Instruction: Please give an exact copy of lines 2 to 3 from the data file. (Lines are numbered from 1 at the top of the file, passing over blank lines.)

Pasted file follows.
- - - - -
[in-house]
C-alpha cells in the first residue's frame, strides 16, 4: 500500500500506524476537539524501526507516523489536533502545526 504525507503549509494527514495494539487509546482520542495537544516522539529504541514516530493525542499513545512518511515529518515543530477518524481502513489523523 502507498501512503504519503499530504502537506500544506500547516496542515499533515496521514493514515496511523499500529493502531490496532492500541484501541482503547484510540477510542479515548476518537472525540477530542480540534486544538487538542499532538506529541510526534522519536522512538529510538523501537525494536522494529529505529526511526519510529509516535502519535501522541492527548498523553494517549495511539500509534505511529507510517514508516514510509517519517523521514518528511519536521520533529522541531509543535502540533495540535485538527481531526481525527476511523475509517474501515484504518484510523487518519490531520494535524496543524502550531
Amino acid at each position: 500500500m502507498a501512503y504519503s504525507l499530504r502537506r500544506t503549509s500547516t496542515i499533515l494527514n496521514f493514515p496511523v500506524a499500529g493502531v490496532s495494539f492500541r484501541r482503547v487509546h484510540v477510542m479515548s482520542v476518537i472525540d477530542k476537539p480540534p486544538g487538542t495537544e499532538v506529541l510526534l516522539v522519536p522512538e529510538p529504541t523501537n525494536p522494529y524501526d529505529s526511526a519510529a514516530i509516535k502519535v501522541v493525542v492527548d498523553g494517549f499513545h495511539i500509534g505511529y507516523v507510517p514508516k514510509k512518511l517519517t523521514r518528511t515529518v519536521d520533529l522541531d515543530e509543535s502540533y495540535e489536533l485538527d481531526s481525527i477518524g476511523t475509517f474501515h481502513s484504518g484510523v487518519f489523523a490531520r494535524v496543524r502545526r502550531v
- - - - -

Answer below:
C-alpha cells in the first residue's frame, strides 16, 4: 500500500500506524476537539524501526507516523489536533502545526 504525507503549509494527514495494539487509546482520542495537544516522539529504541514516530493525542499513545512518511515529518515543530477518524481502513489523523 502507498501512503504519503499530504502537506500544506500547516496542515499533515496521514493514515496511523499500529493502531490496532492500541484501541482503547484510540477510542479515548476518537472525540477530542480540534486544538487538542499532538506529541510526534522519536522512538529510538523501537525494536522494529529505529526511526519510529509516535502519535501522541492527548498523553494517549495511539500509534505511529507510517514508516514510509517519517523521514518528511519536521520533529522541531509543535502540533495540535485538527481531526481525527476511523475509517474501515484504518484510523487518519490531520494535524496543524502550531
Amino acid at each position: 500500500m502507498a501512503y504519503s504525507l499530504r502537506r500544506t503549509s500547516t496542515i499533515l494527514n496521514f493514515p496511523v500506524a499500529g493502531v490496532s495494539f492500541r484501541r482503547v487509546h484510540v477510542m479515548s482520542v476518537i472525540d477530542k476537539p480540534p486544538g487538542t495537544e499532538v506529541l510526534l516522539v522519536p522512538e529510538p529504541t523501537n525494536p522494529y524501526d529505529s526511526a519510529a514516530i509516535k502519535v501522541v493525542v492527548d498523553g494517549f499513545h495511539i500509534g505511529y507516523v507510517p514508516k514510509k512518511l517519517t523521514r518528511t515529518v519536521d520533529l522541531d515543530e509543535s502540533y495540535e489536533l485538527d481531526s481525527i477518524g476511523t475509517f474501515h481502513s484504518g484510523v487518519f489523523a490531520r494535524v496543524r502545526r502550531v